One of the advantages of living in an underdeveloped country is prescriptions are unnecessary. If a drug is available, anyone can buy it! So when an Australian friend mentioned she had taken domperidone for her daughter who had Failure to Thrive I knew I could try one more thing before embracing formula. I bought a 2 month supply over the counter just as I took off work for a month, looking forward to being with her all day rather than at work pumping.
The drug coupled with being together all the time worked. My supply shot up and after a month Nava was refusing formula and bottles. She only wanted to nurse. I could finally relax and enjoy nursing her without worries that she was still hungry or unable to grow. I gained confidence as a mother and felt I could stop worrying about her weight and growth for the very first time. I’d always liked breastfeeding but the relief finally knowing what it was like to feed without worry was indescribable.

Back to Work
Eventually though annual leave and maternity leave were exhausted and I had to go back to work full time (way way WAY later than if I’d been living in the US. Thank you progressive labor law in the poor ‘backwards’ country I live in). But by then Nava was 8 months old, she had grown significantly and way above average for a child with Down syndrome and had proven herself quite the solid food connoisseur. And more importantly, I had grown in confidence as a mom and felt confident in my ability to find solutions and make the right decisions for her. I decided to slowly quit taking Domperidone and let my supply do its own thing. I went back to work and quickly remembered how much I hated pumping but kept at it another month until we had a week off at Christmas. With the arrival of the New Year, I had a healthy, chubby 9 month old and I gave myself permission to stop pumping. I still nursed her every morning and night and whenever she wanted on weekends. The arrangement left me looking forward to nursing and snuggling her without the negativity I felt about my pump and the dismal amount of milk in the fridge each morning.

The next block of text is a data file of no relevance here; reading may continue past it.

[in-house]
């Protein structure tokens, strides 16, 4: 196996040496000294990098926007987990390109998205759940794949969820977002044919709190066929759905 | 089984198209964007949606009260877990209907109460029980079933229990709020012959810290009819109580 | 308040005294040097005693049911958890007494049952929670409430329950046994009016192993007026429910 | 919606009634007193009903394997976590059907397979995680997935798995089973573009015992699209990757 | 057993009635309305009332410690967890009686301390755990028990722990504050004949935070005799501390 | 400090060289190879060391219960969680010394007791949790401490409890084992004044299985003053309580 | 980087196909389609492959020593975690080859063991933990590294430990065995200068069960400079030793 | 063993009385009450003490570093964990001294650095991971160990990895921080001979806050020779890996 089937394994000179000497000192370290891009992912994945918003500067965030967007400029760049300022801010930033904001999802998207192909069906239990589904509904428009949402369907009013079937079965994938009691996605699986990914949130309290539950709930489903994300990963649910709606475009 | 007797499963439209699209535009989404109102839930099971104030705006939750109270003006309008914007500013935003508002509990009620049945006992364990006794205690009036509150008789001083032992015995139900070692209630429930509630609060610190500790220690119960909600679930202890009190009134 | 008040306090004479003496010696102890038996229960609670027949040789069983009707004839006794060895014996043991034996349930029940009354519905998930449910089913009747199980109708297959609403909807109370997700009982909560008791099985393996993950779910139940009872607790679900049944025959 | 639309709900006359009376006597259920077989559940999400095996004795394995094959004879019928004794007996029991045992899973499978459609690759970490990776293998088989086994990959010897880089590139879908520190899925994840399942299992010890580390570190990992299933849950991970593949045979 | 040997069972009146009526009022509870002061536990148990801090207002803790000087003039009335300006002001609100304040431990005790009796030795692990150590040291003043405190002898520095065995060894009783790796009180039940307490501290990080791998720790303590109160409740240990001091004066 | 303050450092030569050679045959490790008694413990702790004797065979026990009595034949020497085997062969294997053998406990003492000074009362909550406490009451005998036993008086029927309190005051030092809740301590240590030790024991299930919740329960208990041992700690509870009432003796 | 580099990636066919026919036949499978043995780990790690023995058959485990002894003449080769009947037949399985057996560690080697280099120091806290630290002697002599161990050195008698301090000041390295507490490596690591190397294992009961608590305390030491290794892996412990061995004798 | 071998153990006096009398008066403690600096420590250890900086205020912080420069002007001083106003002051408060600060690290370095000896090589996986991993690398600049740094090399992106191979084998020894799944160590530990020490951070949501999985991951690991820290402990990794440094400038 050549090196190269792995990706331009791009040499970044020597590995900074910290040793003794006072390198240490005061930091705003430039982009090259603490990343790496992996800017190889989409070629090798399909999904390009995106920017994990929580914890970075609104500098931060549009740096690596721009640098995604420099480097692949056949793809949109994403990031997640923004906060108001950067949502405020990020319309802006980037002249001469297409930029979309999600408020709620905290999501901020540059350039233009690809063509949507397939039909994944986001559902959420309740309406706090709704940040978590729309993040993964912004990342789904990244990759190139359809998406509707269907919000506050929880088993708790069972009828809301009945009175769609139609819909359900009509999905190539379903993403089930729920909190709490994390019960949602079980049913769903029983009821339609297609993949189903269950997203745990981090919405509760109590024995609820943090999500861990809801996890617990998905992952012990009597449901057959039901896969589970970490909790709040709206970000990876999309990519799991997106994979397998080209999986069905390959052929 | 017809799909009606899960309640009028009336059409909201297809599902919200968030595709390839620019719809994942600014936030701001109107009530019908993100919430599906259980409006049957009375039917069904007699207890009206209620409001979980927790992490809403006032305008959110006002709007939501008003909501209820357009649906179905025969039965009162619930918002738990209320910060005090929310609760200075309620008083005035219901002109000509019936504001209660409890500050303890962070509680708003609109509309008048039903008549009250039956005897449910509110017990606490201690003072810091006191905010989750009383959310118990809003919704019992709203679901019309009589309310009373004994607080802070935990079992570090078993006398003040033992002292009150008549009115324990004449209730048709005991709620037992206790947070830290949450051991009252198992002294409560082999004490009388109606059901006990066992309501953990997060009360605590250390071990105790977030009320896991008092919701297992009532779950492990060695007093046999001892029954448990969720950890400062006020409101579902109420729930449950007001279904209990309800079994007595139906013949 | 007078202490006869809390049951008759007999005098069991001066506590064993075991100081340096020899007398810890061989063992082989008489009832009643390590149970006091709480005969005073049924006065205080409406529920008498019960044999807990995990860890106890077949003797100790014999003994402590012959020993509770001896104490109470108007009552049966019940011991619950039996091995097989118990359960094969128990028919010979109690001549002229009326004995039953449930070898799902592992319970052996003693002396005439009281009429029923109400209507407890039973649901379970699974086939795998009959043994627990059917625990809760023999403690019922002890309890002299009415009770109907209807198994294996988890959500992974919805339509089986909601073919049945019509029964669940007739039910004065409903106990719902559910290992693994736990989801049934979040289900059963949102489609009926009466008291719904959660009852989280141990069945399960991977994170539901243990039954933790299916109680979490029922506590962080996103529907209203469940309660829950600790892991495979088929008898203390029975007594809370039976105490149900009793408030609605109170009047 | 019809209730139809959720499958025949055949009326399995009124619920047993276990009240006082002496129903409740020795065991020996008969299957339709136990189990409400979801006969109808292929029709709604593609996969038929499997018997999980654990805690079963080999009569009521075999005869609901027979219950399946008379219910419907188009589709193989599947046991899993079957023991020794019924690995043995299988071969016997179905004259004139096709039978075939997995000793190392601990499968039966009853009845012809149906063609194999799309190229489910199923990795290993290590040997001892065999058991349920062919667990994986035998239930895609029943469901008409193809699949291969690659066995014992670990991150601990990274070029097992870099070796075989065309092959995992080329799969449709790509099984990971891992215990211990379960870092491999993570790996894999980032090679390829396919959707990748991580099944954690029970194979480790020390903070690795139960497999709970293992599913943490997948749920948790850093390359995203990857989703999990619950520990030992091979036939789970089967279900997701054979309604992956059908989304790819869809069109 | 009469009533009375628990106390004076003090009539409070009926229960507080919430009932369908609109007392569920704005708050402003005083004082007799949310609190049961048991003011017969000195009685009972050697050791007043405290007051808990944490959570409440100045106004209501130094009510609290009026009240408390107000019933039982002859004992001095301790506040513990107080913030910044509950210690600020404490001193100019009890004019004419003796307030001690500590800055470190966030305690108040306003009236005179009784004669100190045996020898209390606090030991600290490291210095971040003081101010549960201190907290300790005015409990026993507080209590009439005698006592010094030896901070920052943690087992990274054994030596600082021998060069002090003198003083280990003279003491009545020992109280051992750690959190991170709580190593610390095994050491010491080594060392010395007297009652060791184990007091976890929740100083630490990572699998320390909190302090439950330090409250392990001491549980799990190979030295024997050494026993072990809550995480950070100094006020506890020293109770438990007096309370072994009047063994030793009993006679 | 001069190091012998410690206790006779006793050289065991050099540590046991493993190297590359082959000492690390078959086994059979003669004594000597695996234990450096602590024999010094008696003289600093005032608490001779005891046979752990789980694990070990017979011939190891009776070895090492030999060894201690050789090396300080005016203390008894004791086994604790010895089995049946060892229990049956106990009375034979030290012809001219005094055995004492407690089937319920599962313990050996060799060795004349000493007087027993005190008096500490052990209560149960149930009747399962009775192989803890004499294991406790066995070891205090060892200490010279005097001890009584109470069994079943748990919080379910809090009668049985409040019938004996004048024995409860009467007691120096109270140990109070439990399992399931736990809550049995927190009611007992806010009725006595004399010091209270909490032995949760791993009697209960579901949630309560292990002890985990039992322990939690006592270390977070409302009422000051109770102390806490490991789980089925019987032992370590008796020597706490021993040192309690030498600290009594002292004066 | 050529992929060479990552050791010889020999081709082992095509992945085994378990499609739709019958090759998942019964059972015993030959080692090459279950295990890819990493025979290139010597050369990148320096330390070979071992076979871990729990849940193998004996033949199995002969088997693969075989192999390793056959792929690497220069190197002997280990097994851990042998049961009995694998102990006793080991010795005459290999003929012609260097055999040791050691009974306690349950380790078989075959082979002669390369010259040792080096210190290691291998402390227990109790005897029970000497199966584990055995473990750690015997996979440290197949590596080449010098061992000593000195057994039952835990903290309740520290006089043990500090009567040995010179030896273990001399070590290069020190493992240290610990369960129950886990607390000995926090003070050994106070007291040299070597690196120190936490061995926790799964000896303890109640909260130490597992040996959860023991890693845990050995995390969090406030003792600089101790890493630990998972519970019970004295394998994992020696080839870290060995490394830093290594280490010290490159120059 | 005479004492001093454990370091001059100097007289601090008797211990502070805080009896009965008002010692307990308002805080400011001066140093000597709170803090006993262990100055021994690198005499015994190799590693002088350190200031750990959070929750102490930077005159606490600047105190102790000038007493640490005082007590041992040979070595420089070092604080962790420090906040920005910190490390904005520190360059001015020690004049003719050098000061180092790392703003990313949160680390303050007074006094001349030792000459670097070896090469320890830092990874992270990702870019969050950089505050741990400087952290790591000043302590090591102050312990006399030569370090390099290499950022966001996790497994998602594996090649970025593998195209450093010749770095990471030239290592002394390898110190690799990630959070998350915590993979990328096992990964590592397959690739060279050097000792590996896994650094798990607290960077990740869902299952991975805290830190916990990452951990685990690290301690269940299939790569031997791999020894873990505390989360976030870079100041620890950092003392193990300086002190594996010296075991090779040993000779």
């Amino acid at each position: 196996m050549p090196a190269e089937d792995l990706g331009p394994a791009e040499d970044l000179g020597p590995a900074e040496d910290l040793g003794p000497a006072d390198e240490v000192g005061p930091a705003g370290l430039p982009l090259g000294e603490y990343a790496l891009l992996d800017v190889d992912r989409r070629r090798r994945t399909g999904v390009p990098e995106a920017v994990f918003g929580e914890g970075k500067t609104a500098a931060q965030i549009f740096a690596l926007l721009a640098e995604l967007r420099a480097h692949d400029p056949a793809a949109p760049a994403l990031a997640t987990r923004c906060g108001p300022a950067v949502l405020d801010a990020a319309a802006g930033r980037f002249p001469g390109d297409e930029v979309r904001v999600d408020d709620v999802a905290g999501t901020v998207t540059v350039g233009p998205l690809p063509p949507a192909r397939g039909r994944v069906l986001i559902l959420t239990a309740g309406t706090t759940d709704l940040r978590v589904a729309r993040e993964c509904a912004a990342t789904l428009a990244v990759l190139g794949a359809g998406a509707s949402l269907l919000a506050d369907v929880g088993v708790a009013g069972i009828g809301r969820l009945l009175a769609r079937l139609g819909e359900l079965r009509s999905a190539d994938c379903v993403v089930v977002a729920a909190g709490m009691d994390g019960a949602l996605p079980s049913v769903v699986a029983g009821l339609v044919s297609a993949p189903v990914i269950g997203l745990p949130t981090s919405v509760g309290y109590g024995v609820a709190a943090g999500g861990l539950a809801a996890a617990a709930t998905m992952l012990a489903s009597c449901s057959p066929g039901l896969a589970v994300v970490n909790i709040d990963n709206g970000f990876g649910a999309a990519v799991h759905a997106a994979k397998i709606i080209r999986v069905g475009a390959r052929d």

In the end
I planned to nurse Nava indefinitely. I could see myself nursing a two-year old easily. But Nava had other plans. Around 10 months, we finally had our first appointment with a speech therapist. She urged me to switch to Playtex nursers (the bottles with the plastic bag inside).  I’d read many times that they were better for oral motor development but thought the ones we were using were pretty good already. Nava seemed a great drinker to me and didn’t relish trying to import bottles and bags. But I sucked up my lazy gene and we made the switch. After just a week, there was an obvious change-her suck had grown so much stronger! It slowly started to dawn on me that despite the positive medical evaluations, she HAD had problems nursing. My supply issues made a lot more sense given a baby with a weak suck and I started to re-examine my assumptions about what had been going on in those first months nursing.

At a year old we went on another long trip and I was looking forward to a bump in my supply and nursing more frequently. It didn’t happen. Her attraction for solid food increased by the day and she made the switch to cow milk but her affinity for boobs dwindled.  While we were traveling, Dad was putting her to bed more and more and soon we were down to just a morning nursing session-our morning cuddle in bed together I loved so much. I could see the end was coming and tried to brace myself for it.